Lucibela is a smile; a fresh breeze ruffling the bougainvillea blooms and wave tops. The young Cabo-Verdean was born in 1986 on São Nicolau, one of the Barlavento islands – the ‘windward’ isles to the north of the Sahel archipelago. Now she has made her first album, Laço umbilical, the ...
With the release of her 2018 debut album Laço Umbilical, Lisbon-based singer Lucibela solidified for herself a spot among the greatest voices of her native Cabo Verde’s prided pantheon of respected musicians to be celebrated on the world stage. Her breezy, unhurried vocal style was lauded as a brazen admixture of her jazz, rock, and Brazilian bossa nova background with the sensuous, slowly-swinging mornas and sprightly coladeras that have moved Cabo Verdean dance floors for ages. The album was met with high acclaim, even earning her comparison to the nationally beloved Cesaria Evora, whose song “Sodade” has become a kind of unofficial national anthem for this remote island nation off the coast of West Africa.
The album sold out swiftly in its first edition, setting Lucibela off on a series of international tv and radio reappearances and broad exposures through live performance opportunities that year, from WOMEX in the Canary Islands to Visa for Music in Morocco. Now, in conjunction with her first-ever 14-city U.S. tour (see live dates attached), Lucibela is releasing a second edition of the album with a few added songs and the new title Ti Jon Poca (available from Lusafrica). The updated album title comes from the addition of a fourteenth track by the same name, a crowd favorite that Lucibela always loves to play live. She also wanted to enrich the second edition by reworking two of the tracks into duets. "Dona Ana" is now a collaboration with the renowned Angolan singer Bonga (José Adelino Barceló de Carvalho), and "Sai Fora" (previously known as “Mal Amadu” on the first edition of the album) takes on a new life with raï inspirations added by the talented Algerian “oriental glam” creator Sofiane Saidi.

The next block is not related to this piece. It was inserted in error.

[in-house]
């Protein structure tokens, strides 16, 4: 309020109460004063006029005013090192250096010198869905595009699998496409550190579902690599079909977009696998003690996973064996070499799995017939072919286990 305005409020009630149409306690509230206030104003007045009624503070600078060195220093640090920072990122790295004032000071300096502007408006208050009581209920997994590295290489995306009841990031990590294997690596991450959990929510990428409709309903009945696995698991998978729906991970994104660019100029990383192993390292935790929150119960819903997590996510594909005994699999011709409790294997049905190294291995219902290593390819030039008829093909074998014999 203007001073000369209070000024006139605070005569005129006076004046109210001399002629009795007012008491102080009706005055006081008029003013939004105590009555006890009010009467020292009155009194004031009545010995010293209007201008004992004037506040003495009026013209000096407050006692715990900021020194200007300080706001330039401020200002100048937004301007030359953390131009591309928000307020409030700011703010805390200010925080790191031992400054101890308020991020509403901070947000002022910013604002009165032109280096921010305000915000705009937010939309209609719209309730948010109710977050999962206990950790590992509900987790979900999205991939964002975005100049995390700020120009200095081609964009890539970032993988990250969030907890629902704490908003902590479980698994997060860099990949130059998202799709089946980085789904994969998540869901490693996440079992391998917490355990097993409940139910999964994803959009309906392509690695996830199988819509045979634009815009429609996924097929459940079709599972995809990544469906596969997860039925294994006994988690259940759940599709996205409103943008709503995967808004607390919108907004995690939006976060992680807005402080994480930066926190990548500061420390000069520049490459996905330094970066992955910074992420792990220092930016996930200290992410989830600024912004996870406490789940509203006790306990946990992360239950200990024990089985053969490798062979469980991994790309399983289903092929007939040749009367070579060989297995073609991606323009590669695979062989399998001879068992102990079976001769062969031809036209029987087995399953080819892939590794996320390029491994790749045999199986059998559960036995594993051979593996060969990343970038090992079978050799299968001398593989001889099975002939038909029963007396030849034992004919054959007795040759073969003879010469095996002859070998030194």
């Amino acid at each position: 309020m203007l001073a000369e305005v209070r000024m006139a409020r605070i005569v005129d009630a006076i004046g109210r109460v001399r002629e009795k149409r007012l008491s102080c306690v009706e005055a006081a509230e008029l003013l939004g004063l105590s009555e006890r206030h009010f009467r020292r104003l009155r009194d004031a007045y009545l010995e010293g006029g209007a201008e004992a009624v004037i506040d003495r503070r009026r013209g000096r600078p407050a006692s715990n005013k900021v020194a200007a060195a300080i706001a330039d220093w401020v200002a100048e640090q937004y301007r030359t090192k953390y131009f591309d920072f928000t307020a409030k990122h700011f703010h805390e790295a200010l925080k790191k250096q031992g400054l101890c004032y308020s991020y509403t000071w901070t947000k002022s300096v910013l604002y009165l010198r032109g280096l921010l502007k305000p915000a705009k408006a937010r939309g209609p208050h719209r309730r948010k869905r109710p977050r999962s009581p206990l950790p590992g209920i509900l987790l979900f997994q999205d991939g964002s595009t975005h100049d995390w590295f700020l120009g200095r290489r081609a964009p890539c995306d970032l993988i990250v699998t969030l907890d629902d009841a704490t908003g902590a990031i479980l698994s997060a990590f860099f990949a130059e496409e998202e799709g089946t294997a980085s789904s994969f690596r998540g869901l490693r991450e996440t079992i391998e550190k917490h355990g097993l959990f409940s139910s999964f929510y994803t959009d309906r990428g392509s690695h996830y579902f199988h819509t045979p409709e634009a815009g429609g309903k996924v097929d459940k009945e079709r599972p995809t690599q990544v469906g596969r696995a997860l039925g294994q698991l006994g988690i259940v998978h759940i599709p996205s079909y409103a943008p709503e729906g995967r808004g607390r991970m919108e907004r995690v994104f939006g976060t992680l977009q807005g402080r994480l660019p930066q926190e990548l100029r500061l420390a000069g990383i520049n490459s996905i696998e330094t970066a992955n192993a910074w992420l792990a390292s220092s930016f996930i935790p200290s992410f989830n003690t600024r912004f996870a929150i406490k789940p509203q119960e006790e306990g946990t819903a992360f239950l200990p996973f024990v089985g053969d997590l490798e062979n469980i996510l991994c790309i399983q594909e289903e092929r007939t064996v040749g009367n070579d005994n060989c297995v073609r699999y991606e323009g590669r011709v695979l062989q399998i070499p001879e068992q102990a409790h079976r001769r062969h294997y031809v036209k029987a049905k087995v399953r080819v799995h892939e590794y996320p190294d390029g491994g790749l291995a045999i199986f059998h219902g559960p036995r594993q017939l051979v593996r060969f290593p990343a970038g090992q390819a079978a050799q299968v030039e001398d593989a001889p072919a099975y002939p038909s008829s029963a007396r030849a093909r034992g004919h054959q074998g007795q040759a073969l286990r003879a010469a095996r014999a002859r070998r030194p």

“I grew up listening to Bonga, and when I was later introduced, I fell in love with Sofiane’s music as well,” reflects Lucibela, “I never imagined I would record and share a studio with these icons and am so honored by the enthusiasm they gave to the project.”
The production on the album tends toward the minimal throughout. From the opening track, “Chica di Nha Maninha,” a traditional Cabo Verdean song, the sound is spacious with guitar and cavaquinho rhythmically intertwined, here and there punctuated by the lightest percussion while a soprano saxophone answers Lucibela’s vocal. The album’s arranger and musical director Toy Vieira plays elegant guitar and provides one original composition, “Sant Antôn,” a lively, accordion-laced waltz. Vieira’s ear for restraint takes care to keep the collection of tracks free of overly-ornamented encumbrances, leaving Lucibela’s voice free rein.
Several songs on the album, like "Chica di Nha Maninha” represent mornas, distinctly Cabo Verdean ballads characterized by the morose of the Portuguese fado and tempered by a gentle refrain more akin to Brazilian or Afro-Caribbean music. But Lucibela’s early love of bossa novaendures on this album as well, as on the final track “Violeiro,” which merges the rhythm and arrangement of the Brazilian style with a distinctly Cabo Verdean melody.